ST. PETERSBURG — Recovering from the sewage crisis has taken the city years and cost it hundreds of millions of dollars.
Now, officials say, it’s time for property owners to do their part.
The City Council is considering an ordinance that would force property owners to repair or replace broken sewer lines — the ones that connect homes or businesses to the street — if the city discovers a problem with them. Those pipes are private property.
The ordinance doesn’t yet have a lot of teeth, and though replacing the pipes could cost a homeowner thousands, city officials say it won’t force many property owners to incur major costs, at least any time soon. They hope to eventually establish a rebate program to encourage property owners to willingly inspect and repair their sewer lines.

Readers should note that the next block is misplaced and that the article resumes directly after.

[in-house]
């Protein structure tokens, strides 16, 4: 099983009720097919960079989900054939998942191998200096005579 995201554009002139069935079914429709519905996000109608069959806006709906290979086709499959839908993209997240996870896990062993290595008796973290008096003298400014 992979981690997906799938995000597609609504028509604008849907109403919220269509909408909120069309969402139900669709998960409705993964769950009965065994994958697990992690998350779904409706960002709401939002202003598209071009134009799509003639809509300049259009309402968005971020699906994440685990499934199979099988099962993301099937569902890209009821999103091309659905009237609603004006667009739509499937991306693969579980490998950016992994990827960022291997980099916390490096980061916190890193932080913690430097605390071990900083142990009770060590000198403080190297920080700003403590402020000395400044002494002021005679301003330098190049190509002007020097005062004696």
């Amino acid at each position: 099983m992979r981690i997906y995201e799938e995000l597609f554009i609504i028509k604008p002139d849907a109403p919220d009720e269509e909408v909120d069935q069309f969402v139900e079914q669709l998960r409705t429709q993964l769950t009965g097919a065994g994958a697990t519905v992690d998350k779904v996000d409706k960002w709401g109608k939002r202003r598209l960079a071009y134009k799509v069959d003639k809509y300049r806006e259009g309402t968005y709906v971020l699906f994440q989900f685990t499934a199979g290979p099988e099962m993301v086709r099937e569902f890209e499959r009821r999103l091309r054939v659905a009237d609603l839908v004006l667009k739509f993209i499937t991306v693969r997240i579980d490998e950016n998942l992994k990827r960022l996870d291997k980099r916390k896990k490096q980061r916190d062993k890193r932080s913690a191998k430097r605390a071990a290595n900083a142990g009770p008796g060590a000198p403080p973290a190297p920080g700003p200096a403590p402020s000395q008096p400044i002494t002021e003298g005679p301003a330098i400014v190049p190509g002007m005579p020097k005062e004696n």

“This provides an opportunity for us to team up with the private property owners to solve this problem together,” said St. Petersburg Water Resources Director John Palenchar.
But, he said, it stops short of requiring inspections across the board.
“So rather than put an unfunded mandate on homeowners, we’re trying to work on a funding mechanism,” he said.
Passing an ordinance that addresses private sewer laterals — the lines are called laterals because they run sideways from the street to structures — by June 2020 is a requirement of the consent order the city signed with the state after the 2015-16 sewage crisis. The city released up to a billion gallons of sewage, of which up to 200 million gallons made it to Tampa Bay.